Treaties - Human rights treaties



Although American attitudes to treaties entered a new phase following World War II, the unilateralist impulse so dominant before the war continued in certain areas. The Senate opposed the ratification of multilateral UN treaties, particularly in relation to human rights issues. In the 1950s human rights became a major political issue in the United States, focusing on domestic racial segregation and civil rights. The civil rights movement and the Cold War were the domestic and international elements in a broad debate over the future of America. Conservatives believed human rights treaties conflicted with important national domestic interests. To them, desegregation at home and American participation in human rights treaties abroad were tools of the communists. Conservatives also regarded human rights treaties as a mechanism whereby the federal government would expand its powers over the rights of states and individuals, thereby destroying the constitutional rights of states and citizens. They believed the federal government would use treaty-making authority to make domestic and local law for the people of the various states, dismantling segregation and the property, marriage, and education laws associated with segregation. UN human rights treaties were seen as threatening the American way of life and introducing communist or socialistic government. The Soviet explosion of a nuclear device, the Korean War, and the success of the communist regime in China confirmed American fears of the threat and spread of communism. A further element in Senate opposition to human rights treaties was a strong chauvinistic belief in the superiority of the United States.

The principles of the Universal Declaration of Human Rights (UDHR) drawn up by the UN Human Rights Commission, chaired by Eleanor Roosevelt, were formally codified in the treaty known as the Human Rights Covenant completed in 1954. The United States supported the adoption of the declaration in the United Nations. Although not binding in legal terms, it was regarded by many legal scholars as a statement of customary international law. The Genocide Convention, linked to the proposed declaration and drafted in response to the atrocities of the Third Reich, was the first postwar treaty on human rights. It grew out of the Charter of the International Military Tribunal signed in London on 8 August 1945 by the United States, the United Kingdom, and the Soviet Union. Adopted by the UN General Assembly on 9 December 1948, its purpose was to make genocide an international crime. President Truman transmitted the convention to the Senate on 16 June 1949 with a recommendation of ratification, but because of Senate opposition led by the American Bar Association (ABA), it was not ratified for almost forty years. The ABA was the main body influencing the Senate. In the early 1950s as many as 60 percent of senators were lawyers and had a professional relationship with the organization. Of the membership of 41,000, only thirteen were African Americans—the ethnic group that, aside from Native Americans, had been the primary object of an American variant of genocide. The Genocide Convention was unsuccessful because of legal arguments used against it by opponents in the Senate. It is clear that many senators feared that the southern system of discrimination and segregation of African Americans—especially incidents of lynching and race riots—fell within the definition of genocide under the Genocide Convention. They did not appear to have the same awareness in relation to indigenous Americans. The Senate repeatedly held hearings on the Genocide Convention between 1950 and 1985, and it was finally approved with numerous reservations, understandings, and declarations (after passage by the House as the Proxmire Act) on 14 October 1988. The act was signed by President Ronald Reagan on 4 November 1988 and lodged with the United Nations on 15 November.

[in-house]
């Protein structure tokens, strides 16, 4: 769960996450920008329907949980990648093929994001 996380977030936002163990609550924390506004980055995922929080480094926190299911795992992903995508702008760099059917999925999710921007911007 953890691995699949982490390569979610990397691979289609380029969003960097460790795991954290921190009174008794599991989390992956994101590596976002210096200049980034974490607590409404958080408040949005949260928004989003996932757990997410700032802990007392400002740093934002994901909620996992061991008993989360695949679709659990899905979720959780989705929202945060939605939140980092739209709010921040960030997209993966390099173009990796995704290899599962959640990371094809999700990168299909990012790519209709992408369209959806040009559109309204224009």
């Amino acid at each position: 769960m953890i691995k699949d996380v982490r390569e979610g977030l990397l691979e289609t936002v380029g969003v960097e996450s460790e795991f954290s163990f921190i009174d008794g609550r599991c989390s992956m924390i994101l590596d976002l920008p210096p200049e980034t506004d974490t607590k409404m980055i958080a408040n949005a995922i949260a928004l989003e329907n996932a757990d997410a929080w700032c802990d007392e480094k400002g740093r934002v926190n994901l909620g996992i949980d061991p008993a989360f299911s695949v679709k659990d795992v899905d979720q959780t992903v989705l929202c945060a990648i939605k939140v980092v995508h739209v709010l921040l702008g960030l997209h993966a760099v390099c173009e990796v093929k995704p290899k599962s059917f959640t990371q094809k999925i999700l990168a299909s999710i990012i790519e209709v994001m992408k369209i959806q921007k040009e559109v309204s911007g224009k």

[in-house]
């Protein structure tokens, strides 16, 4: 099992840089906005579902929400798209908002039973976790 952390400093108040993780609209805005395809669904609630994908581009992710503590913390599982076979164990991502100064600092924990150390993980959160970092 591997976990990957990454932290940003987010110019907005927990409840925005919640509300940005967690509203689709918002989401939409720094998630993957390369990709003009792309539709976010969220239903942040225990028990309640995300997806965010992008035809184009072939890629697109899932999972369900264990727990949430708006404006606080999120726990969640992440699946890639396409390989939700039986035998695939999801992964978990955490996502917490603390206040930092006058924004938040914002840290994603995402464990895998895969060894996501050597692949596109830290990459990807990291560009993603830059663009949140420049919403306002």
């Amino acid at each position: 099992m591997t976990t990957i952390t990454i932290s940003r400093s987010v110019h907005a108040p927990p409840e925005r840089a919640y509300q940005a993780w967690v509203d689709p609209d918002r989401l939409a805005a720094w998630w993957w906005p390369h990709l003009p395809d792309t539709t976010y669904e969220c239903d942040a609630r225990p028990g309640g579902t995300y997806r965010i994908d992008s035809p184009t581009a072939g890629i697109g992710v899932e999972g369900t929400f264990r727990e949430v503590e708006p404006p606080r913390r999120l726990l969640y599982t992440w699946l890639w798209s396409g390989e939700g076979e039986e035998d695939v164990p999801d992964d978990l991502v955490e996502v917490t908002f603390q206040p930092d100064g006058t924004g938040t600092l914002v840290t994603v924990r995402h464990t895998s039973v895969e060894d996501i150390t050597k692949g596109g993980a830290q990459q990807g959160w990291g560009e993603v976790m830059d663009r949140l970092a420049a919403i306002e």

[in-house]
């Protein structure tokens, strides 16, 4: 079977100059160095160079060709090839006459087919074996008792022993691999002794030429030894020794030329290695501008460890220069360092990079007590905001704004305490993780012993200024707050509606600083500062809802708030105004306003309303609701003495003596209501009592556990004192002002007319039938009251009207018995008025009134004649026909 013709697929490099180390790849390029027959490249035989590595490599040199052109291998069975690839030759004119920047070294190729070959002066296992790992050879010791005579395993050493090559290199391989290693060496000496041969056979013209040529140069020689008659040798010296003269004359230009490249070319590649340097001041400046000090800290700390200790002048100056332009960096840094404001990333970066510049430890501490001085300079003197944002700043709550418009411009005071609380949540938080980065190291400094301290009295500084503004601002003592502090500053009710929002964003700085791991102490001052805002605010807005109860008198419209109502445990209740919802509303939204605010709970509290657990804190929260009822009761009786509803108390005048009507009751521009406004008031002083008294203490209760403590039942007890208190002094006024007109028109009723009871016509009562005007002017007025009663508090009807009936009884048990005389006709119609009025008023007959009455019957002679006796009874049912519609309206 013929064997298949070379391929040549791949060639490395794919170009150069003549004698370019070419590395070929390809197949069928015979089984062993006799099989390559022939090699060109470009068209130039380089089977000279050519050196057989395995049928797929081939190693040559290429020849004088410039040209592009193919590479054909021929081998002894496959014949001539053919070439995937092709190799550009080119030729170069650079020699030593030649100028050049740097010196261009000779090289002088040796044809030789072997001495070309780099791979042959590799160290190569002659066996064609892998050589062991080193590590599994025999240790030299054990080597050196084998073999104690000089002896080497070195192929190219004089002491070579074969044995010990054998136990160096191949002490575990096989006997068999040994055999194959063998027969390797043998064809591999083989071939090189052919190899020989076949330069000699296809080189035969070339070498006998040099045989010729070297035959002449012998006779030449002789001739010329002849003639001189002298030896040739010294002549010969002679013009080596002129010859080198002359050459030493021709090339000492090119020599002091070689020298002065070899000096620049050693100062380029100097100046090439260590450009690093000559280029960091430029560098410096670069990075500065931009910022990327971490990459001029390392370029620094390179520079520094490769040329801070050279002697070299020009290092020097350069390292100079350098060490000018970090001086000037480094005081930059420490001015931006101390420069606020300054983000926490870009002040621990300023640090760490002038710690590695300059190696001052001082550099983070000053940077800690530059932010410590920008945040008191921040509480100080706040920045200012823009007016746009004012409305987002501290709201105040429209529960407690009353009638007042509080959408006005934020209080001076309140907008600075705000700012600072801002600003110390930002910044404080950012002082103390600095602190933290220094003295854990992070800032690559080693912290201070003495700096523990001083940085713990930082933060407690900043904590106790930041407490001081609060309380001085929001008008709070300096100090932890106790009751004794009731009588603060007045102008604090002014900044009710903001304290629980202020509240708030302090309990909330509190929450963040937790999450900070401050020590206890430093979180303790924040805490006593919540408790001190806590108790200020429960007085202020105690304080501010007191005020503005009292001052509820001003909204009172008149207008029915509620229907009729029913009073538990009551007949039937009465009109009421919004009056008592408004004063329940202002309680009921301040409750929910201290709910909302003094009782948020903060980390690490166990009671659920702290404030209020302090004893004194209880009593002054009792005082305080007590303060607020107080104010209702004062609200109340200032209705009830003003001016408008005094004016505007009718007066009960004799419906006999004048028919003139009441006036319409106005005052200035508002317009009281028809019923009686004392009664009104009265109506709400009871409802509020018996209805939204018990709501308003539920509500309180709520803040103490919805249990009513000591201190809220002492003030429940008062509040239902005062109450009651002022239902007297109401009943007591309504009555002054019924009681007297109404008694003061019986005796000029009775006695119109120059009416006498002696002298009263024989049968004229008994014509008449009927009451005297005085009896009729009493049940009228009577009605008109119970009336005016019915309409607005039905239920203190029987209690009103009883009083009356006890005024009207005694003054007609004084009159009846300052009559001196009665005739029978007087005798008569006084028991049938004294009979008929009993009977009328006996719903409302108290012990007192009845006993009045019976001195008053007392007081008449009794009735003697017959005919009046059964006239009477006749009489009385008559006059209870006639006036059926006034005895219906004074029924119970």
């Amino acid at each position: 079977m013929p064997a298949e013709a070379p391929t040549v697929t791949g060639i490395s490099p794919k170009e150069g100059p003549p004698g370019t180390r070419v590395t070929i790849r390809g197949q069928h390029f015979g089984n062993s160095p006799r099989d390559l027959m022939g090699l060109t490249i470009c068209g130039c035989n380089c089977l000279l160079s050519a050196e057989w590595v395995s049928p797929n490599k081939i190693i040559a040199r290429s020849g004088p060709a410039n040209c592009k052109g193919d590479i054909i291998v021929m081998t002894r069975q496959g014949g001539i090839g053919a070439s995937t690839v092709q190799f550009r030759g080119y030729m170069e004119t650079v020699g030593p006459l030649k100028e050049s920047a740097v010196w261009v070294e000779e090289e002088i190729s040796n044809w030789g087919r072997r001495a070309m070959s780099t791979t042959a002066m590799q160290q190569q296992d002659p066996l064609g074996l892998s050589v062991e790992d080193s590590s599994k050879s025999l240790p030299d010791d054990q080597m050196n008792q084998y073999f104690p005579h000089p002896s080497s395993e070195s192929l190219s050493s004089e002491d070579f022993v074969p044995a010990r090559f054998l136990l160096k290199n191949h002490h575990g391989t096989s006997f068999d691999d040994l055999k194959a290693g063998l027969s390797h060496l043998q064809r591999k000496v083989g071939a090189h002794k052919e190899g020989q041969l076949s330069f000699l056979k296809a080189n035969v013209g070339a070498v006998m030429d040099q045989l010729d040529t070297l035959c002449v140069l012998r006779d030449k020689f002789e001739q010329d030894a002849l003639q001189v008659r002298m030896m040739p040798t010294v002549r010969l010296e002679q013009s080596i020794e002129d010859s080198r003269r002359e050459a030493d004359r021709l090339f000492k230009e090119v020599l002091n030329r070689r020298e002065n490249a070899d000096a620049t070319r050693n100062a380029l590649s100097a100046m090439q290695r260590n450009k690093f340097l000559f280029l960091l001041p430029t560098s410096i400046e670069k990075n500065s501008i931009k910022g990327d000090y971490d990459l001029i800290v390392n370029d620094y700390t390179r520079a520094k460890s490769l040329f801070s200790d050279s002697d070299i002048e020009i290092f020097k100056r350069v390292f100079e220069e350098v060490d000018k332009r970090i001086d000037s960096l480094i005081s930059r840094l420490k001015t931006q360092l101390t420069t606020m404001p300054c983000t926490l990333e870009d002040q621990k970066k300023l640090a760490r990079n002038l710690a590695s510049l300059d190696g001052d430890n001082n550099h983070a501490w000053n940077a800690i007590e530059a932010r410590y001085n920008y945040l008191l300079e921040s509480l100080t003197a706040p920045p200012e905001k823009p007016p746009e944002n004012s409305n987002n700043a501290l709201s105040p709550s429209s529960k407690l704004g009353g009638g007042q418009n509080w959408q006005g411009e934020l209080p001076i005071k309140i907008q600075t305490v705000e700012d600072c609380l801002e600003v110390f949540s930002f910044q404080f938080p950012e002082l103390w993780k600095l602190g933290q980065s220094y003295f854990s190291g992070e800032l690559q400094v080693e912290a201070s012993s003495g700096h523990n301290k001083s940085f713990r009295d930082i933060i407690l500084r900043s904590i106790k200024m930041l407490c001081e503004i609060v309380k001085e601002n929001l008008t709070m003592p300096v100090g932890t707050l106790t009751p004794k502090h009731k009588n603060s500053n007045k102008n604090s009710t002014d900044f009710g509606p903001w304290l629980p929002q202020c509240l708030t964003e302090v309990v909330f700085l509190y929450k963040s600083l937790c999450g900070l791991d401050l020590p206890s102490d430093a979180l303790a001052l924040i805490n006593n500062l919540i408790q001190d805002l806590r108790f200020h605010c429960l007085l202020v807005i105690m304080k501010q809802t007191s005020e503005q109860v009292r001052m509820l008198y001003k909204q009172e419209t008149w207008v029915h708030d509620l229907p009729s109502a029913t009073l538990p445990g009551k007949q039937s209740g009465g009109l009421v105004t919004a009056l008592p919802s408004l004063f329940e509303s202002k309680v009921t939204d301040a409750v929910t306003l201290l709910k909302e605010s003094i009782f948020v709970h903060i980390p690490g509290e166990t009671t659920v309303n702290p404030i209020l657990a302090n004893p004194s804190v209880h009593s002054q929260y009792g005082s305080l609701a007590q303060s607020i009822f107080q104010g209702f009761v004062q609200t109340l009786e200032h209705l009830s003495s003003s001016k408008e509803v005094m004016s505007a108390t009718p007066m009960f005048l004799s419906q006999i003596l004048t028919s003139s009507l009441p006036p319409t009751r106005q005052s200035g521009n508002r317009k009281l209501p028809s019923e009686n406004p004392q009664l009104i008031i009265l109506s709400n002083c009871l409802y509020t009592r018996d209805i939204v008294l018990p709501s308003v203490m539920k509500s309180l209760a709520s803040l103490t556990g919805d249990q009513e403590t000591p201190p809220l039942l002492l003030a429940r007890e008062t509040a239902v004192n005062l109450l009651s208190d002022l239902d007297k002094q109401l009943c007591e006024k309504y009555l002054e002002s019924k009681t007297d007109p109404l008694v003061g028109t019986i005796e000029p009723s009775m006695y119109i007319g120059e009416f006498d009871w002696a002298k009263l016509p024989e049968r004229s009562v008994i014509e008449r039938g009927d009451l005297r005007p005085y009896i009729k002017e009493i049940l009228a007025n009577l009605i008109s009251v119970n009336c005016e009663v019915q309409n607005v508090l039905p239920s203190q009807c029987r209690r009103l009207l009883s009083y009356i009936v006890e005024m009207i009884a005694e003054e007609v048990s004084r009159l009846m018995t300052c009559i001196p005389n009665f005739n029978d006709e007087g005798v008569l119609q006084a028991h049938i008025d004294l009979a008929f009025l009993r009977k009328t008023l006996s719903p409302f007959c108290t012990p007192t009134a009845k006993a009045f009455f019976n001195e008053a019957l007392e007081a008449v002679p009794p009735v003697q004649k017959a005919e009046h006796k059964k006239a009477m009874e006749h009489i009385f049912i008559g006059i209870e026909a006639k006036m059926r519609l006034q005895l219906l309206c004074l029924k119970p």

The opposition to human rights treaties is odd in a way because there is a rich history of the use of human rights precepts in U.S. history—especially U.S. domestic history. In the late eighteenth century, such precepts came under the rubric of "the rights of man," and, as noted by Alexander Hamilton in 1775, they could "never be erased or obscured by a mortal power." By 1789 human rights precepts were an established part of U.S. courts, although the vast majority of Supreme Court decisions referring to human rights have occurred only since the 1950s. John Adams stated in 1781 that the United States stood for "reason, justice, truth, the rights of mankind and the interests of the nations of Europe." Thomas Jefferson used the phrase the "rights of man" in presidential addresses in 1805–1806 to acknowledge the rights of Native Americans and African American slaves. Presidents John Quincy Adams, Andrew Jackson, and Abraham Lincoln were among many who reaffirmed these rights in the decades preceding the Civil War. Human rights was the plank many in the Senate used to argue for the abolition of slavery. They argued that slavery was a violation of the rights of man, and that "the Constitution of the United States confers no power on Congress to deprive men of their natural rights and inalienable liberty." Some senators went even further. Charles Sumner argued in 1863, for example, that intervention in foreign countries was permissible if "on the side of Human Rights." In a treaty with China signed in 1868 the United States affirmed the "inherent and inalienable right of man to change his home and allegiance."